Have you ever talked to a chatbot online? You know, those programs that pretend to be human and answer your questions or have a conversation with you. Maybe you have used ChatGPT or Google Bard, two of the most popular and advanced chatbots out there.
They can talk about almost anything, from sports to politics to philosophy. They can even write stories or poems or jokes for you. They seem so smart and creative, right?
ChatGPT and Google Bard are not really smart or creative. They don’t actually think or understand anything. They are just massive word generators. They use a lot of tricks and techniques to make you think they are human, but they are not. They are just machines that spit out words based on some rules and patterns.
How do they do that? Well, let me explain.
ChatGPT and Google Bard are examples of large language models or LLMs for short. LLMs are computer programs that can generate natural languages, such as speech or text, by using a lot of data and math.
They learn from millions or billions of words that they read from the internet or other sources, such as books, articles, blogs, tweets, etc. They try to find patterns and relationships between words and phrases, such as which words usually come before or after another word, which words are more likely to appear in certain contexts or topics, which words have similar meanings or sounds, etc.
Then, when you ask them a question or give them a topic to talk about, they use these patterns and relationships to guess what words should come next. They don’t really know what the words mean or what they are talking about.
They just try to match the words with the patterns they learned from the data. Sometimes they get it right and sound like a human. Sometimes they get it wrong and sound like a robot.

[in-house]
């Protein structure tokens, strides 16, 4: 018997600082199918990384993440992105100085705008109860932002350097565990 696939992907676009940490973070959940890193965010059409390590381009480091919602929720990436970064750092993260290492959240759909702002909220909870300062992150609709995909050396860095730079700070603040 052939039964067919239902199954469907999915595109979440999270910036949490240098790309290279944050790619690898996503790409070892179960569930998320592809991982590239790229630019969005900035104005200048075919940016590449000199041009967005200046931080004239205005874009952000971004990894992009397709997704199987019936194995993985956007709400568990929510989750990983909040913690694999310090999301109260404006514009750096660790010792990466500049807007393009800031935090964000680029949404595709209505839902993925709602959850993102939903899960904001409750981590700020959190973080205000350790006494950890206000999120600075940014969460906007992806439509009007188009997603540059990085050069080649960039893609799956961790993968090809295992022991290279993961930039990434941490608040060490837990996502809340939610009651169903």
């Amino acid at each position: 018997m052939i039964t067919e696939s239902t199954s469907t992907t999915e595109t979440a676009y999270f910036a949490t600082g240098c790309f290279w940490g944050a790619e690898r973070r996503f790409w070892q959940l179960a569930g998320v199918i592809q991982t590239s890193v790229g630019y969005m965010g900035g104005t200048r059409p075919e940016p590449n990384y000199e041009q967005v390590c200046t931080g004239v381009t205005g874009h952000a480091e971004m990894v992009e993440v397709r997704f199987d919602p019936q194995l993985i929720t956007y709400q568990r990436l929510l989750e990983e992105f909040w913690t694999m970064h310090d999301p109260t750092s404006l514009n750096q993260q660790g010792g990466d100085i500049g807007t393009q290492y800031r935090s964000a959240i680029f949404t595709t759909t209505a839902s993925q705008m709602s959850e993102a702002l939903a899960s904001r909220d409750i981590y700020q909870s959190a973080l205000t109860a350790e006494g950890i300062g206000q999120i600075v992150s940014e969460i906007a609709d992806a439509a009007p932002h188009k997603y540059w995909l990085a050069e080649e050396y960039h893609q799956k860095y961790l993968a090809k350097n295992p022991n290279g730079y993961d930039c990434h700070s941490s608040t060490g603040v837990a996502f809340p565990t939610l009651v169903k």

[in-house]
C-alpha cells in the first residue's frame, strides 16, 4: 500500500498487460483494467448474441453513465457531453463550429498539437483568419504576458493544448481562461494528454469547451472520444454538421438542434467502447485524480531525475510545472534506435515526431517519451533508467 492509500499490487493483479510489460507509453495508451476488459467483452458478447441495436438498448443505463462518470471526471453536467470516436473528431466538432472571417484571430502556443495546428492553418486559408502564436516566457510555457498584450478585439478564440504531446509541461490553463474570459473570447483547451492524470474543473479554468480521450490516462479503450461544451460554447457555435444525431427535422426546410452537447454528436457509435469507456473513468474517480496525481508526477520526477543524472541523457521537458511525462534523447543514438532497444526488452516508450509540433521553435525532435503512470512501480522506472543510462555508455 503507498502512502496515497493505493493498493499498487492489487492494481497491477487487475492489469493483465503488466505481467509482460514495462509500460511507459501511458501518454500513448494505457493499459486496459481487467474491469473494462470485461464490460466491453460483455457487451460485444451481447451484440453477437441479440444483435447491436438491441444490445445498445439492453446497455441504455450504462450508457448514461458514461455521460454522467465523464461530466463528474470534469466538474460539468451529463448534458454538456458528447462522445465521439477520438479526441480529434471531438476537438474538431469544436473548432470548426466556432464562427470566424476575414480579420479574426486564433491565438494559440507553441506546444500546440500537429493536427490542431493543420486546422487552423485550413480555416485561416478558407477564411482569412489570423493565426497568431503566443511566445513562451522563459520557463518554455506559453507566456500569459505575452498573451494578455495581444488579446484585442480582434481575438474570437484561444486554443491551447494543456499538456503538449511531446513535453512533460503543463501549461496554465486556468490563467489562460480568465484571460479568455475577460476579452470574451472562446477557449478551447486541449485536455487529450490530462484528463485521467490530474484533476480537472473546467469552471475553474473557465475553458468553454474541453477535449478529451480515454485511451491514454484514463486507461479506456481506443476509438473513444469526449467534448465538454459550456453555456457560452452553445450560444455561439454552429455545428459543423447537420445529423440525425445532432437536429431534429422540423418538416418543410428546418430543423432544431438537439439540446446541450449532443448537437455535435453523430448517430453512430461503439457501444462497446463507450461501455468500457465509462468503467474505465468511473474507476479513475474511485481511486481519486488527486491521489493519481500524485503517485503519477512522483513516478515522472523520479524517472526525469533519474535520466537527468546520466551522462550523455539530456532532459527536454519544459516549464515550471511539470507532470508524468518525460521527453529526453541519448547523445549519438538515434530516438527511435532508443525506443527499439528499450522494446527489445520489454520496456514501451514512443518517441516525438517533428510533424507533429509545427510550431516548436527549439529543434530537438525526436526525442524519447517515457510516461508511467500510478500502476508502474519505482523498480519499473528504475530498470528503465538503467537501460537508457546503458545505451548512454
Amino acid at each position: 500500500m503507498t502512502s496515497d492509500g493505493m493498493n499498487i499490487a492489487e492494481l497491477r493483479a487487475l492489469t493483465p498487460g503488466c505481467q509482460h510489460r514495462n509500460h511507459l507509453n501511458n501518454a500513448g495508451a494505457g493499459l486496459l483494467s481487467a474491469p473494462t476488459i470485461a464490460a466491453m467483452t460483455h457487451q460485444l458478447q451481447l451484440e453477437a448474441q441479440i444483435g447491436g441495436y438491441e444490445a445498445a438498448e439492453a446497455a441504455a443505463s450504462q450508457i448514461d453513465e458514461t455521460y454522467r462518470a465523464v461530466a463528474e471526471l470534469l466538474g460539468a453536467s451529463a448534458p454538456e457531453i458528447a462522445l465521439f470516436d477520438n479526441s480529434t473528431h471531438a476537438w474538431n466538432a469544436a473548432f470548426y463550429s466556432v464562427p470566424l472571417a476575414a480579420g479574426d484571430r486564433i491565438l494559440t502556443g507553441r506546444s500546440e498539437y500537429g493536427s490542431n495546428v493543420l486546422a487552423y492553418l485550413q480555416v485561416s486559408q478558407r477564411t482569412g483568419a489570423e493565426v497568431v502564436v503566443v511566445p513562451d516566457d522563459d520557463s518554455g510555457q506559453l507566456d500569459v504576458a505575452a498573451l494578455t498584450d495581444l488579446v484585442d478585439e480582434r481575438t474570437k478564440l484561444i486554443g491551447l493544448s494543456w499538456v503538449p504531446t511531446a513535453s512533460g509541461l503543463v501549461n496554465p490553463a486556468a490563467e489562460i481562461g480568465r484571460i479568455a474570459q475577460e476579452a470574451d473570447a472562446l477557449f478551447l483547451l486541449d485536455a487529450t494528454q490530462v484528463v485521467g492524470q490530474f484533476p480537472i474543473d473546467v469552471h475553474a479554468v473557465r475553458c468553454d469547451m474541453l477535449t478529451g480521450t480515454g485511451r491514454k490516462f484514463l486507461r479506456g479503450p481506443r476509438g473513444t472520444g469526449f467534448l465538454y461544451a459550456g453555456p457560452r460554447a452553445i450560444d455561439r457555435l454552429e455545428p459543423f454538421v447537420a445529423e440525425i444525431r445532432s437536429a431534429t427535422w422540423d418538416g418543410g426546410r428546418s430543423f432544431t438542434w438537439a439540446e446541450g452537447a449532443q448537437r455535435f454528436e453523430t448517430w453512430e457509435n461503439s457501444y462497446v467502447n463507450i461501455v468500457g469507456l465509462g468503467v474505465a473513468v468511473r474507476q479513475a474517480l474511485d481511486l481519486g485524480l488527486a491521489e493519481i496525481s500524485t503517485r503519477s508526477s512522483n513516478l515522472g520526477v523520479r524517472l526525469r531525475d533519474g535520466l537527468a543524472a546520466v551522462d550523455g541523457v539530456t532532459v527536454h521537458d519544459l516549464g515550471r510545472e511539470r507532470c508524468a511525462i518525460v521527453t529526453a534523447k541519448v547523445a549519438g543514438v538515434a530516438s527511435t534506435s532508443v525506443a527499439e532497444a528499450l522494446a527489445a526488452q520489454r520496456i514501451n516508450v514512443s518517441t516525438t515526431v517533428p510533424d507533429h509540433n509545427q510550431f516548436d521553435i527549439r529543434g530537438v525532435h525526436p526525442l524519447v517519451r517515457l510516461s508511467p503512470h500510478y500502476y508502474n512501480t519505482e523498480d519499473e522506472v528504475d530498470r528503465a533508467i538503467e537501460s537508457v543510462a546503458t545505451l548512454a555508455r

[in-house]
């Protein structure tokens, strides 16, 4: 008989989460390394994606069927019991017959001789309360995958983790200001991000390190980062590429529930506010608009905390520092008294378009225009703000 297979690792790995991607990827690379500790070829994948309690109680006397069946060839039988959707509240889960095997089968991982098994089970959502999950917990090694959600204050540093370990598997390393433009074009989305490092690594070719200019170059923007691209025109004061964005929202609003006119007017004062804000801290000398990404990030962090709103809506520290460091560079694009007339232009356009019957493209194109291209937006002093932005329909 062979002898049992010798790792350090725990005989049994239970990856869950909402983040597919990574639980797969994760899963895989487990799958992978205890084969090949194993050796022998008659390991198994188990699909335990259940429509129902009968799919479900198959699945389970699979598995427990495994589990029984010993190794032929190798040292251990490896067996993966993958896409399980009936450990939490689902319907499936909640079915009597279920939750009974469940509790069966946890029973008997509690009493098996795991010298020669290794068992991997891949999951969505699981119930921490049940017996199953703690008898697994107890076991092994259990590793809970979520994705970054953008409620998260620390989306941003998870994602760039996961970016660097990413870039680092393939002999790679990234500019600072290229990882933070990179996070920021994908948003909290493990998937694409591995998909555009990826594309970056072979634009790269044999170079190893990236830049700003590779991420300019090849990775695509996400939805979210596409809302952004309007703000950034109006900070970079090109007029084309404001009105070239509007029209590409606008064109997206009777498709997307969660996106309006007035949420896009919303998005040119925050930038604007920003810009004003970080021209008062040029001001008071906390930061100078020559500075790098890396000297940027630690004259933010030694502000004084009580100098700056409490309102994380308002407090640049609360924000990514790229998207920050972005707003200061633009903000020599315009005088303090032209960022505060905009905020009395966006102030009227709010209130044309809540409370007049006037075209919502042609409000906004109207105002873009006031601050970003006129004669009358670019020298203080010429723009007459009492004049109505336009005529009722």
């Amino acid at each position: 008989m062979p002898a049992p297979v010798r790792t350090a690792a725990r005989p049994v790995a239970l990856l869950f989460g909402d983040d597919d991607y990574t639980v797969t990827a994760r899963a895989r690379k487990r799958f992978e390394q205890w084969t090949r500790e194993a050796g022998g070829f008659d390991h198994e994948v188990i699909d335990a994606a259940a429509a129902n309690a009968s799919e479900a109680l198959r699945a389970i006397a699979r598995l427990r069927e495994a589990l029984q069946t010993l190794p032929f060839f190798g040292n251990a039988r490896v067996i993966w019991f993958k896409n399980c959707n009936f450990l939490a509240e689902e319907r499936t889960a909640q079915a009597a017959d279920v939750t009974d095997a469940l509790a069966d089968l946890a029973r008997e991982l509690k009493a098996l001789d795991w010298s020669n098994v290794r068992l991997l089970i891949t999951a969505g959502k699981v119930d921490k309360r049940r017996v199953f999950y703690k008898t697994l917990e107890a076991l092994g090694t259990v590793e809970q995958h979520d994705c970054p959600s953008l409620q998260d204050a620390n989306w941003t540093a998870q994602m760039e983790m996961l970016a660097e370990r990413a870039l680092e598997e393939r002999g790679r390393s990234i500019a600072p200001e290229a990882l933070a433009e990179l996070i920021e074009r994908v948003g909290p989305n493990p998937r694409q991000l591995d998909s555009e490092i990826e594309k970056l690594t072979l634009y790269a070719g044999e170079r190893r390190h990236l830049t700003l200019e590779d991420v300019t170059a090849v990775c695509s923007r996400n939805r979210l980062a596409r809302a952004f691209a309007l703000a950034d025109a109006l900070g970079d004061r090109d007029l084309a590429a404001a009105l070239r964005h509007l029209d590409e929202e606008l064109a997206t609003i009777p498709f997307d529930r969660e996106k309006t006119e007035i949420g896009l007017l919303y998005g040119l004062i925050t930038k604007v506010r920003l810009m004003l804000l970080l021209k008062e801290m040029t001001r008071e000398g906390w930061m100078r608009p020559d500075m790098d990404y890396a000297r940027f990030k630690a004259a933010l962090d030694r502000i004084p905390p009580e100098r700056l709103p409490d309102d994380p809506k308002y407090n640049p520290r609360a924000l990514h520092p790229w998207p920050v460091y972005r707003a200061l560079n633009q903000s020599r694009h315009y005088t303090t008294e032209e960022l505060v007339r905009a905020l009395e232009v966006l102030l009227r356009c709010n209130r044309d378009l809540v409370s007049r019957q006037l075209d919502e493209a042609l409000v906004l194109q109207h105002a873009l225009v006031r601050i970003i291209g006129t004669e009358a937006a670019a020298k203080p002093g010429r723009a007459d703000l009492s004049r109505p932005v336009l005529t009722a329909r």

For example, if you ask ChatGPT,
“What is your favorite color?”,
it might reply “My favorite color is blue.”
That sounds like a reasonable answer, right? But how did it come up with that answer? Did it actually see or experience the color blue? Did it have any preference or emotion for the color blue?
No! It just picked the word “blue” because it was one of the most common words that followed the phrase “My favorite color is” in the data it learned from. It could have picked any other word, such as “red”, “green” or “banana”. It doesn’t matter to ChatGPT. It doesn’t care about colors or bananas. It just cares about words and patterns.
Another example is if you ask Google Bard to write a poem for you. It might reply with something like this:
Roses are red Violets are blue I love you so much And you love me too
That sounds like a nice poem, right? But how did it come up with that poem? Did it actually feel any love or emotion for you? Did it have any creativity or imagination? No! It just picked some words that rhymed and fit the pattern of a typical poem in the data it learned from.
It could have written any other poem, such as:
Cats are furry Dogs are cute I hate you so much And you hate me too
It doesn’t matter to Google Bard. It doesn’t care about cats or dogs or hate. It just cares about words and patterns.
So you see, ChatGPT and Google Bard don’t think but just make up words. They are not smart or creative. They are not human. They are just machines that mimic human language without understanding it. They are good at fooling us sometimes, but they are not fooling themselves.
Don’t get me wrong. I’m not saying that ChatGPT and Google Bard are bad or useless. They are amazing and impressive achievements in technology and science. They can be fun and helpful for some purposes, such as entertainment, education, research, etc.
But we should not forget what they really are and what they really do. We should not trust them blindly or expect them to do more than they can.
We should remember that we are the ones who think and create and understand. We are the ones who give meaning and value to words and language. We are the ones who are smart and creative and human.
And we should be proud of that.
However, we cannot ignore how remarkable they are. You see, everything above was written by Bing Chat which uses GPT model. Now does this actually mean any of this? Probably not. But we cannot ignore how compelling it was. It's difficult to distinguish. That is what makes them so awe-inspiring.
They don't think. But what if... they do?